Fahmia al-Fotih praised Yemeni women for their involvement in protests, but mentioned women were exploited by both the regime and opposition forces, and now face increased marginalization and risk of kidnappings, defamation and killings. Additionally, some Islamists have attempted to defame the reputations of women involved in protests and politics. Although the GCC recently emphasized greater women’s involvement in society as essential for its success, al-Fotih quoted the U.N. Envoy to Yemen, who stated that unfortunately “Yemen’s political parties disagree on everything, except marginalizing women.” Four out of five women interviewed claimed their lives have worsened over the past year, al-Fotih concluded, saying “the future of women in Yemen is still very blurry.”
Hala al-Dosari said “it’s rare for women to question and challenge authority,” in Saudi Arabia, yet many Saudi women have been inspired by the transformations in other Arab countries to challenge traditions and authority in their own, perhaps more subtle yet still important. Al-Dosari mentioned the campaign for women to obtain their license as an issue that began in 1990, but lost momentum and that a real challenge to promoting change from the bottom up is that all civil society organizations in Saudi Arabia must be approved by the government and that freedom of assembly is not guaranteed. She concluded that harassment is still a large concern, and one that must be addressed by authorities.
During the Q&A, the panel was asked to explain why the new ruling government are trying to overturn progressive women’s rights laws, what the fastest way is to make the paradigm shift, how should the U.S. government be involved, and why these governments are using Islam to control women when, in fact, Islam has many examples of strong, outspoken, and politically active women. Al-Fotih said there is a habit of blaming women when something goes wrong in government. Elhaj contributed the discussion of overturning progressive laws to the tribal structure inherent in Middle East culture that attributes a man’s importance to how many women are below him, arguing this is “perhaps why it is even more important for Arab women that these revolutions succeed.” Al-Dosari argued the fastest way to change the status quo is to have good relationships with people, regardless of their agenda. Ziada mentioned the importance of facebook and other social media, while al-Fotih said physical interactions combined with media outreach will help educate women about their rights. Ziada praised Secretary of State Hillary Clinton for her help promoting women’s rights, but said there was additional grassroots work to be done, and that the U.S. government should bypass working with Arab governments and instead support and empower civil society. Khélifa mentioned the youth as being a key demographic to interact with.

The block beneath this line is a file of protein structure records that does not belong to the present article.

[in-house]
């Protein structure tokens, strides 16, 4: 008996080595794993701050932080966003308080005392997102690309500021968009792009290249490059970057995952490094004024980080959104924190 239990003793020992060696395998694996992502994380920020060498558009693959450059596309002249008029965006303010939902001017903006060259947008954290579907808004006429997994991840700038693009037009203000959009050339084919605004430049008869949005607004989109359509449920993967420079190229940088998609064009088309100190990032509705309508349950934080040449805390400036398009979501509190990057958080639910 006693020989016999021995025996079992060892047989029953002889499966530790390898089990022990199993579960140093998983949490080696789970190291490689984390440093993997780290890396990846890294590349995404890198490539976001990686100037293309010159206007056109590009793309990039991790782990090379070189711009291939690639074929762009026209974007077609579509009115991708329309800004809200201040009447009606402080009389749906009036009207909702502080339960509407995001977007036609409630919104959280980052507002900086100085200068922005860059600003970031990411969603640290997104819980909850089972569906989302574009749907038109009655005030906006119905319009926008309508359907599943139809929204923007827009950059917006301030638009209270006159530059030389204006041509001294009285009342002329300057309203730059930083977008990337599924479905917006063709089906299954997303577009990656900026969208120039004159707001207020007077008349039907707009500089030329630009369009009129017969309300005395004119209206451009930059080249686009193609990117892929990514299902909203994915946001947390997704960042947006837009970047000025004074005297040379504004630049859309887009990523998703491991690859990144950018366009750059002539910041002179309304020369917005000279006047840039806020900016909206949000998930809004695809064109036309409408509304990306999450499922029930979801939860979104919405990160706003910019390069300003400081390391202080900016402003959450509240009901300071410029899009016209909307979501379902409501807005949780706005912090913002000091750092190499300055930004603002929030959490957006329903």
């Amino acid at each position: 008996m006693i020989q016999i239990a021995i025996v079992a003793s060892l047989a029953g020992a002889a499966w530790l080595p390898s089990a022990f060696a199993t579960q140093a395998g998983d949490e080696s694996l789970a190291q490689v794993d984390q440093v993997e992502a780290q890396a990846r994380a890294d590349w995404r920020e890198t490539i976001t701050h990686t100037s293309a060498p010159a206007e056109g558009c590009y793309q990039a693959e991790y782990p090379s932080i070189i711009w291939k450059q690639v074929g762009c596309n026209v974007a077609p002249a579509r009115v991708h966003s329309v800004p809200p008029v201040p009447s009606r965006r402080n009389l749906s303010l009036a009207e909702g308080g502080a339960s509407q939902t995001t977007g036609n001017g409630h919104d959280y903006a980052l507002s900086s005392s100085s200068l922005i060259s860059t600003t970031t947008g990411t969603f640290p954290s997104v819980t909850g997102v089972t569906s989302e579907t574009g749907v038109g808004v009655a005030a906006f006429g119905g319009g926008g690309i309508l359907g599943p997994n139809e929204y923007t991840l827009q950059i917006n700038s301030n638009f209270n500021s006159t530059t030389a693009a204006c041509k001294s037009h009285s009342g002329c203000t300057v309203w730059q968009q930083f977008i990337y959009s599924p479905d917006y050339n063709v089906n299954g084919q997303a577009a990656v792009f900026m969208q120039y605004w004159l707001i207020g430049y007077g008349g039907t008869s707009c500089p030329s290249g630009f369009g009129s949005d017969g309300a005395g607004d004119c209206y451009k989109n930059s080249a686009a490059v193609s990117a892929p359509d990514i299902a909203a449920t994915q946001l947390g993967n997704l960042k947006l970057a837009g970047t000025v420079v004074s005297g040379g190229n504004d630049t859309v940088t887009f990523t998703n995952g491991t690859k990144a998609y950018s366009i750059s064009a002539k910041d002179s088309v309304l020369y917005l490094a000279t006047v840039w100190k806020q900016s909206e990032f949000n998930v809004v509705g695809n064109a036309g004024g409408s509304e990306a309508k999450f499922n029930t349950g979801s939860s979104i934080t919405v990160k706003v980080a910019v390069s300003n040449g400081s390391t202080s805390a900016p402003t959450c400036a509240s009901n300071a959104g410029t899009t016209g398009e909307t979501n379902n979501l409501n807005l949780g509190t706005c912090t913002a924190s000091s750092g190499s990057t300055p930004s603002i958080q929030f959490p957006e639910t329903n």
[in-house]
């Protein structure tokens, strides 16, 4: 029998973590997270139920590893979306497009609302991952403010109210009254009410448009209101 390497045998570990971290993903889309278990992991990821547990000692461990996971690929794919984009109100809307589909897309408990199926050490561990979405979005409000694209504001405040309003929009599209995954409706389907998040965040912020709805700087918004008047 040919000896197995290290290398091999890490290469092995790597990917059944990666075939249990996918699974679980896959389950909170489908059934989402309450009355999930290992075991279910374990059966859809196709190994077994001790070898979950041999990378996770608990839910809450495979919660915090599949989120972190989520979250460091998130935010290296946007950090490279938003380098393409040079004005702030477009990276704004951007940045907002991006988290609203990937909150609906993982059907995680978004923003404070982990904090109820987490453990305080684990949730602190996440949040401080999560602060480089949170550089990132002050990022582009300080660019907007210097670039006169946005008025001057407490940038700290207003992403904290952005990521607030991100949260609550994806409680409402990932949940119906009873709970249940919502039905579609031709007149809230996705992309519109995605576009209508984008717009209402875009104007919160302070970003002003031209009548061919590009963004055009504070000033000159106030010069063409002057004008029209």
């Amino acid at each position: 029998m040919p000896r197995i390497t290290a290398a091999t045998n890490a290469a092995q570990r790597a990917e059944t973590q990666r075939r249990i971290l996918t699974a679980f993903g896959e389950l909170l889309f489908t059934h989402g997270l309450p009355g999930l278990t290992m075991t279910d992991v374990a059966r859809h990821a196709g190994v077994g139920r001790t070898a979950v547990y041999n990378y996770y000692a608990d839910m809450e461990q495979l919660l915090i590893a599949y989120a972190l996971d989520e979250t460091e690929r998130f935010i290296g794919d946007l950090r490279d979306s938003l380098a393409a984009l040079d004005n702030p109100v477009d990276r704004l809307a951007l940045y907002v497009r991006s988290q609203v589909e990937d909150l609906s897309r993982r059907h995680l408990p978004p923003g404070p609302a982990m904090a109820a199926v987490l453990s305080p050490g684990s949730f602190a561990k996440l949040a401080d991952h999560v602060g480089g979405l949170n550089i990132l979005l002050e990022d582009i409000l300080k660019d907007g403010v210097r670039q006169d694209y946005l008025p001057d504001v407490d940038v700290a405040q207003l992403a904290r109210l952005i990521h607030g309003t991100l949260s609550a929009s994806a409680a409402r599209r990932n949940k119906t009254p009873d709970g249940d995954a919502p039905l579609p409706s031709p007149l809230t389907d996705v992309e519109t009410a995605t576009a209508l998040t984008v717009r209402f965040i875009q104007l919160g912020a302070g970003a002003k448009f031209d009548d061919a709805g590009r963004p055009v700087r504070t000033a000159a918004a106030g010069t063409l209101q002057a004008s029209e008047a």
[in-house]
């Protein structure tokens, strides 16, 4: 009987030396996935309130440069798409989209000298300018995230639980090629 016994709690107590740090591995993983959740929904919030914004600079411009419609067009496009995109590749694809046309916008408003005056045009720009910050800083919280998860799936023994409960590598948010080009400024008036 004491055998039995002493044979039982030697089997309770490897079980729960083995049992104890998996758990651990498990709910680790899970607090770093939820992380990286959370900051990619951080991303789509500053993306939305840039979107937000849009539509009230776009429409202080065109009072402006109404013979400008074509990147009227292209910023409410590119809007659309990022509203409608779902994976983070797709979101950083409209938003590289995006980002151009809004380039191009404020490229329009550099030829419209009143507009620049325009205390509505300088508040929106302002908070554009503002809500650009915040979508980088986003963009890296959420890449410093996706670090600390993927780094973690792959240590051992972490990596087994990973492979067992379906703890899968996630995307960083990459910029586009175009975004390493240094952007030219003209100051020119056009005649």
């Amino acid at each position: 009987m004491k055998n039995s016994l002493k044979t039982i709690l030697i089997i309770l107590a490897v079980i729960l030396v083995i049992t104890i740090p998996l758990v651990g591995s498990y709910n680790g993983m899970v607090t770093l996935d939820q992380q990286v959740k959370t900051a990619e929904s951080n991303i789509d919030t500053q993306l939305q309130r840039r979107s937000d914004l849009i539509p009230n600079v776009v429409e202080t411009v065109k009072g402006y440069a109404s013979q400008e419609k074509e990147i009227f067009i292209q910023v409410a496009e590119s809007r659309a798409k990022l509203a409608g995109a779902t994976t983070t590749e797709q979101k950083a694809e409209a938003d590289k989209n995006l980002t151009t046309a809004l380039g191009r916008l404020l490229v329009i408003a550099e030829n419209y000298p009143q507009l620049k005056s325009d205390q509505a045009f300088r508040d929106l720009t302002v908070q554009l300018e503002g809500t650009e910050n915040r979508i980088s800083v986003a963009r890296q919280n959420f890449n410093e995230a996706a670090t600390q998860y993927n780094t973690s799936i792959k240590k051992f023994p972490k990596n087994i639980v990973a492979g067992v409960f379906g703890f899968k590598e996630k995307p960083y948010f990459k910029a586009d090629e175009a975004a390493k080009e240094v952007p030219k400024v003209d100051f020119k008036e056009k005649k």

Honey al-Sayed started the second panel by claiming that developing NGOs in Syria is key to rebuilding Syrian society and educating Syrian women. Al-Sayed stressed that it is important to keep in mind that the empowerment of Syrian women is not simply for the benefit of women, but for Syrian society at large. Al-Sayed commented on the militarized conflict in Syria and explained that the toppling of the regime was of primary concern for both Syrian men and women. She went on to express that Syrians “need to rebuild not just the infrastructure, but the entire society”. Finally, she mentioned that media needs to play a critical role both now and in the post-Assad era in both rebuilding Syrian society and creating a culture which empowers women.